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Do you? Because that is a little insane, and sounds a bit like exercise addiction, especially if missing exercise causes you to have anxiety. See numbers 4 and 5.

8. ‘I’m at my calorie limit for the day, so I can’t have any.’

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If you count calories or track macros, I urge you to stop.

Can I ask you a question? Is your body a calculator? No. No it is not. So why are your treating it like a math equation. Every single day is different, so your needs are different each and every day to reflect that.

Some days you may be crazy hungry and need 5 meals and 4 snacks. Other days you may have less of an appetite. Both are totally normal. So why would you try to achieve a specific number each day, you’re actively disengaging from your hunger/fullness cues and REALLY messing with your body’s ability to naturally maintain homeostasis and body weight.

Do yourself a giant favor, and skip the counting. You’ll feel free, and more in tune to what your body wants, and what it actually needs.

9. ‘Earn/Sculpt Your Body.’

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This is something I often hear at gyms or boutique fitness studios. Even at a boutique fitness studio I really love and have a membership to, I see/hear this all the time and it bothers me.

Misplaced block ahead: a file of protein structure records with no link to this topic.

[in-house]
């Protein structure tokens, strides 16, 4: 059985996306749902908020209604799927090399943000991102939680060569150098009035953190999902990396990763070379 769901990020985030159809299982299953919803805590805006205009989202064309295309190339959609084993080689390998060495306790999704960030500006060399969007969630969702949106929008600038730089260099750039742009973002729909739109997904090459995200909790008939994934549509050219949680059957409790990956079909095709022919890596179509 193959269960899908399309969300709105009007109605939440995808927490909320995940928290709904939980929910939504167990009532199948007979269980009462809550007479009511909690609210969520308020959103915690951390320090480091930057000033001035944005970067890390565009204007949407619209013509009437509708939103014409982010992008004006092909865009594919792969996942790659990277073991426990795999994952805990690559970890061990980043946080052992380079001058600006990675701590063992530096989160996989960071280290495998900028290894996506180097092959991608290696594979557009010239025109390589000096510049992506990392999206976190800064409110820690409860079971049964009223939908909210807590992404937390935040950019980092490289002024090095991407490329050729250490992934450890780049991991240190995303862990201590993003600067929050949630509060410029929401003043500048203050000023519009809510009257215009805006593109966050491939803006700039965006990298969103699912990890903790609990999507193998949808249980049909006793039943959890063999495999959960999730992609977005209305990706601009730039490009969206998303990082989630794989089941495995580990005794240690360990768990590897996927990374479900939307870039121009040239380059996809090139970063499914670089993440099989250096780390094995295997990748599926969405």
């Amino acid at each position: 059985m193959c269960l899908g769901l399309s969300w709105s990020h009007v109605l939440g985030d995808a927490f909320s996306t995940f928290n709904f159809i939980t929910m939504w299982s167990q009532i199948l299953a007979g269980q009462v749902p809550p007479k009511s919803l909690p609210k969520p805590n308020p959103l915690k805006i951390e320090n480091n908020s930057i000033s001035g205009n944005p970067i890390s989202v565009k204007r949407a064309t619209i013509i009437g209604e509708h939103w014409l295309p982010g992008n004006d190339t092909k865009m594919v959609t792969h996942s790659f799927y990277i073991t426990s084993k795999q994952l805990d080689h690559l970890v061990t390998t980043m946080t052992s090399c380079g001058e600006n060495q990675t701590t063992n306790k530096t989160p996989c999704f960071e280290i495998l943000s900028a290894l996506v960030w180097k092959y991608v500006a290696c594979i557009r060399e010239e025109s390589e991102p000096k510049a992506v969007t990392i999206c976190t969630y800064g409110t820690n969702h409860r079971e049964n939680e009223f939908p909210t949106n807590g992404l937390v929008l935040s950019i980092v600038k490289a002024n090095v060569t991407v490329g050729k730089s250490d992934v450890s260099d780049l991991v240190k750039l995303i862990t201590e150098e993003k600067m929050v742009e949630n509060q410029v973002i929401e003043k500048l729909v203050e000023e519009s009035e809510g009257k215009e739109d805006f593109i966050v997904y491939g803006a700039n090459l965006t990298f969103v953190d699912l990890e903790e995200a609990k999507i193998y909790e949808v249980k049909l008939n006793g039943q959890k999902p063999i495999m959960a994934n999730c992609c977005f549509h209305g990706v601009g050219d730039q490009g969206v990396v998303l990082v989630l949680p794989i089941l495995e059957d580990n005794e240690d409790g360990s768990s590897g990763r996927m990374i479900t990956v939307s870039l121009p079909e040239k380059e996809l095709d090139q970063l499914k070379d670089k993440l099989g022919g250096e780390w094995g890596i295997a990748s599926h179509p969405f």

Here’s why: I just don’t think you should feel like you have to treat your body like it’s a goddamn piece of clay for some art show or something. Your body breathes. It digests food. Your brain thinks. It helps you learn, create, share information, and interact with others. It also helps you be able to exercise, and do all other amazing tasks you may need to do throughout the day.

Your body is FREAKIN’ AMAZING. So instead of viewing it as something to manipulate, how about showing it some gosh darn well-deserved appreciation?!

10. ‘I’m on a cleanse/doing a non-toxic lifestyle thing.’

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Lol…I have no idea what people mean by ‘cleansing’ or ‘detoxifying foods.’ These are sexy phrases that have no scientific backing/evidence. No food has shown significant evidence to cleanse or detoxify you…your liver and kidney remove any real toxins so you can consider yourself all good on that front.